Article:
"We're No. 4!" seems a rather meek rallying cry, but it is significant that the Rangers—considering the age of their star attractions last spring (Sammy Sosa at 38) and this spring (Ryan at 61)—actually boast talent on this side of the hill. Acquired in Daniels' deals, shortstop Elvis Andrus, third baseman Chris Davis, pitcher Eric Hurley, catcher Taylor Teagarden and pitcher Neftali Feliz—all younger than 24—are among the publication's Top 100 prospects.
"What Jon has done in acquiring these kids," Ryan says, "is the backbone of our rebuilding."
This season the Rangers will fixate as much on minor league stats as major league standings, but their future is one of baseball's brightest.
"If rebuilding is a five-step process, we're about at step three," assistant GM Thad Levine said in January at the team's annual mid-winter carnival. "We've turned the corner."
Which brings us, grudgingly, to 2008.
Rangers' frustration in a nutshell: Payroll is down; ticket prices, for a third consecutive season, are up.
"Sometimes it's painful to admit where you are, but the Rangers have done that," longtime TV analyst and former GM Tom Grieve said at the winter carnival. "They're developing. They're taking the slow steps. It's a tough sell to fans, but it's the right direction."
Hicks anticipates a "spike up" on the field, and Daniels chirps that "there can always be a Colorado" unexpectedly surging to the World Series. But most experts are blasé about these Rangers. Neither Fox nor ESPN have scheduled a single Texas game for national broadcast in a season that commences March 31 in Seattle and ends September 28 in Anaheim, California.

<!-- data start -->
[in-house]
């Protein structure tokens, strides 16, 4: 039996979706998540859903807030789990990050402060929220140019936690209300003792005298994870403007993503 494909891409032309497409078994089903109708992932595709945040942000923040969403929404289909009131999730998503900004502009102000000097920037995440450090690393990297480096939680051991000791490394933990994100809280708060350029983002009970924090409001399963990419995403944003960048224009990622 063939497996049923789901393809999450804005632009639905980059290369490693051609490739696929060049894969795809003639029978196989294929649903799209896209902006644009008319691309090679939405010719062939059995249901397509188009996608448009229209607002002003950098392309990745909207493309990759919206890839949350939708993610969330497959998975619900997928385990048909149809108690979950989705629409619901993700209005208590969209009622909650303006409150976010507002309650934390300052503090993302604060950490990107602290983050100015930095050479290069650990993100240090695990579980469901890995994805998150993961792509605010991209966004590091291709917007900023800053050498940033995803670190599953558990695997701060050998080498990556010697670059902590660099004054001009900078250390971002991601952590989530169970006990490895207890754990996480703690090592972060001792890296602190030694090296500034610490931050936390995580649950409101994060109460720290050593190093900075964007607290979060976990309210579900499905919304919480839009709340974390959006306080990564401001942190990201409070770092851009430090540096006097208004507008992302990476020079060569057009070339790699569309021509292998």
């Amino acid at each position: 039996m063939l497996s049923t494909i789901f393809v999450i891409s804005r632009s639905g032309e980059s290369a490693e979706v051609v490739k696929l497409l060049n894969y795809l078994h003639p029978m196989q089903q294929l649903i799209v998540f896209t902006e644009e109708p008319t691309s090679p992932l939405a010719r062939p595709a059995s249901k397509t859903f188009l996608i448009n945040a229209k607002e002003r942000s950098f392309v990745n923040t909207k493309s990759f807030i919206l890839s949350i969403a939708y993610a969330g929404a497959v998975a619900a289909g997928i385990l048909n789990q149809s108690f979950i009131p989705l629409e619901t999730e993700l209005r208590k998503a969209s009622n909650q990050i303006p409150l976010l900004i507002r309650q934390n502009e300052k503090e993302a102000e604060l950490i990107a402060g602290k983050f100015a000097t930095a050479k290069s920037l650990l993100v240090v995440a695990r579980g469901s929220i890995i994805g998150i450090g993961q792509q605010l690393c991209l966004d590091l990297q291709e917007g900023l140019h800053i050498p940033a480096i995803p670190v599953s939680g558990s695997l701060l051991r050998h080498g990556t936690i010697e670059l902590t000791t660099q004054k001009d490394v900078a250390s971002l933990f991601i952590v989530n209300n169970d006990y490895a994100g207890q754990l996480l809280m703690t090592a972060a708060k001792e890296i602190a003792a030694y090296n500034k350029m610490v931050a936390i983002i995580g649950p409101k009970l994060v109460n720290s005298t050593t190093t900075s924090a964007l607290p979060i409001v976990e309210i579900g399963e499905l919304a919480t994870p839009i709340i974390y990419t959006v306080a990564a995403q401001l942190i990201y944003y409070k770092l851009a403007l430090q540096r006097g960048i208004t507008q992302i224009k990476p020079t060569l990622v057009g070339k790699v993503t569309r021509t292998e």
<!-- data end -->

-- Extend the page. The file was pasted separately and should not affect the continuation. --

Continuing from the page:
"Will this be a much bigger challenge than I anticipated?" Ryan asks. "Probably."
Michael Young will again collect 200-plus hits, and Kinsler will blossom, and diving David Murphy will channel Rusty Greer. But the problem, like it's been since 1972, is pitching. While the New York Mets signed Johan Santana, the Rangers settled for Jason Jennings, fresh off a 2-7 season plagued by arm problems. The Rangers are again stubbornly counting on a staff led by Kevin Millwood and Vicente Padilla (who last year combined to go 16-23 with an ERA over 5.00) and a bullpen of has-beens (Eddie Guardado) and not-yets (Kazuo Fukumori).
The opening-day lineup should be Kinsler (second base), Young (shortstop), Hamilton (center), Blalock (third base), Milton Bradley (right), Ben Broussard (first base), Marlon Byrd (left), Frank Catalanotto (DH) and Gerald Laird (catcher). Unlike years past, this will not be a Rangers team of the slugging genre. Blalock, in fact, is the only player with a 30-homer season.
The offense, and really any hope of a winning season, hinge on two five-tool players with red-flag histories: drug abuse (Hamilton) and emotional freak-outs (Bradley).